Witness History Firsthand at Stan Hywet Hall and Gardens
by Kathryn Delong
     There is a short but amusing anecdote regarding John when he was living in Akron, OH in 1920. You can visit the site by clicking on the title above.
     You may want to use your "Find" function on "Gammeter" to find the entry for him.


  Rubber Machinery Expert
John Gammeter, 81
Famed Inventor, Dies
     John R. Gammeter, who did more than perhaps any other person to advance the manufacturing processes of rubber products, died late Thursday afternoon at his residence, 680 N. Portage Path.
     He was 81 on last March 27.
     Mr. Gammeter was one of America's great inventors. The total of his ideas patented was near 300.
     In recent years, he had been in retirement. Somewhat crippled with arthritis, he moved about his tree-shaded home on crutches.
     His wife, Susan, said he had been up and around the house until Tuesday.
* * *
IT HAS been said that Mr. Gammeter was to rubber what Edison was to electricity and Charles Kettering is to the automobile.
     A gruff, blunt-spoken man, he was a rough-hewn survivor of that era when Akron was the lusty, brawling young rubber capital of the world; when rubberworkers bought $10 silk shirts by the half-dozen and rubber barons were made and broken overnight.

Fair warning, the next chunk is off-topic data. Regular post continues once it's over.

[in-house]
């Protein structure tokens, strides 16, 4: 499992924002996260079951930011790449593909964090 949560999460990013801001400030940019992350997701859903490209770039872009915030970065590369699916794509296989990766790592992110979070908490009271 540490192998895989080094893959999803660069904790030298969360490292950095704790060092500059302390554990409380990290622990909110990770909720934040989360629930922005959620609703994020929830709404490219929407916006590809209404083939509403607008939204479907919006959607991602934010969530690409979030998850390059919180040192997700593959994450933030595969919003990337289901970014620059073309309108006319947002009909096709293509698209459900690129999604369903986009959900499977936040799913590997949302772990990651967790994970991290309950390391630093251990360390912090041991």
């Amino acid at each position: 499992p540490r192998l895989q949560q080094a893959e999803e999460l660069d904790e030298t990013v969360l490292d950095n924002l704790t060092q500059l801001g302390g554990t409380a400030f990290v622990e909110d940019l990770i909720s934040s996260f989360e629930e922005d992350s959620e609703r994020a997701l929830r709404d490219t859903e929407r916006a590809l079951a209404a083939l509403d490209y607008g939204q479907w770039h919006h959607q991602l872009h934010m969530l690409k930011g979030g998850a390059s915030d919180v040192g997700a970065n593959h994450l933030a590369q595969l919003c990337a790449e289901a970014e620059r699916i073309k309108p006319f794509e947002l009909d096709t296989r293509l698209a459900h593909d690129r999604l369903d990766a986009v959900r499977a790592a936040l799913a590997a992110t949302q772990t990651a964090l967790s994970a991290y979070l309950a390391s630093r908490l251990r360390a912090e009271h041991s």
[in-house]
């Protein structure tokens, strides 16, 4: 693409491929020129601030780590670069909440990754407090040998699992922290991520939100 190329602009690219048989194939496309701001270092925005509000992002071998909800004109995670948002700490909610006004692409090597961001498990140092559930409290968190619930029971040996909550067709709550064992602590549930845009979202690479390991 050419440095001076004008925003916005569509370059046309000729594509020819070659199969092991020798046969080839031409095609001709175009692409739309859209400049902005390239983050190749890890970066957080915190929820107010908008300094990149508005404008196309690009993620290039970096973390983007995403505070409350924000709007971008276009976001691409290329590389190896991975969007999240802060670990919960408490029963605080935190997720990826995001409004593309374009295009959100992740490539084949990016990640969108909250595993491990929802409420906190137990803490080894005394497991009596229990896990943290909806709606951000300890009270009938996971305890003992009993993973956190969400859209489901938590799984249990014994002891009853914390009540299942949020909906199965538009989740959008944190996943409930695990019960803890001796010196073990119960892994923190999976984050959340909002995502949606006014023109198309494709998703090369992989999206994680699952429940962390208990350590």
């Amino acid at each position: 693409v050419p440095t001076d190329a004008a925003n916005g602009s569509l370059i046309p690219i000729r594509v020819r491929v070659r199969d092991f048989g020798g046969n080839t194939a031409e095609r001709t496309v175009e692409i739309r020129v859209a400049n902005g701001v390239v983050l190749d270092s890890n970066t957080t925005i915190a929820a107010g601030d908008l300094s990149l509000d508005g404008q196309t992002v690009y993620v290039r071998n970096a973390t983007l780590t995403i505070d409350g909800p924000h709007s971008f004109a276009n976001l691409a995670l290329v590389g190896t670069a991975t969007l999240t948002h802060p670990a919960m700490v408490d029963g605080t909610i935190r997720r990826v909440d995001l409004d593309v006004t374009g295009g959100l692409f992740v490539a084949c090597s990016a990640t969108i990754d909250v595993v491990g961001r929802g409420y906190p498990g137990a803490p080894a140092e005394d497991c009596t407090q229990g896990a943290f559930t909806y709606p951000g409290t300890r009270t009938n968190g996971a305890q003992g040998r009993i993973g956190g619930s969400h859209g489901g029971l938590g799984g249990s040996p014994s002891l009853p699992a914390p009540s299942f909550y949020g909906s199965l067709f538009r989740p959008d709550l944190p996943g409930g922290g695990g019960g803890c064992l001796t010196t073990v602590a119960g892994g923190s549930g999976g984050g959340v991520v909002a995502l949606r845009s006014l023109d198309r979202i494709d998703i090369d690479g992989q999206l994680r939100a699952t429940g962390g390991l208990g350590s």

His ideas saved the rubber industry and the motoring public millions of dollars. He made golf the common man's game and lowered the cost of rubber bands so that they became the most widely used items made of rubber.
* * *
     MR. GAMMETER was born in Akron on W. Cedar St. As a youth he couldn't make up his mind what trade to follow. At the suggestion of his parents, he spent three years in New Philadelphia learning the plumbing trade.
     Then he came back to Akron and went to work for the B. F. Goodrich Co., carting scrap rubber about the plant in a wheelbarrow for 10 cents an hour.
* * *
     THIS STORY is told about his first inventive enterprise:
     Each day a lunch time, he made a practice of filling his lunch box with rubber-capped bottle stoppers which women workers trimmed by hand.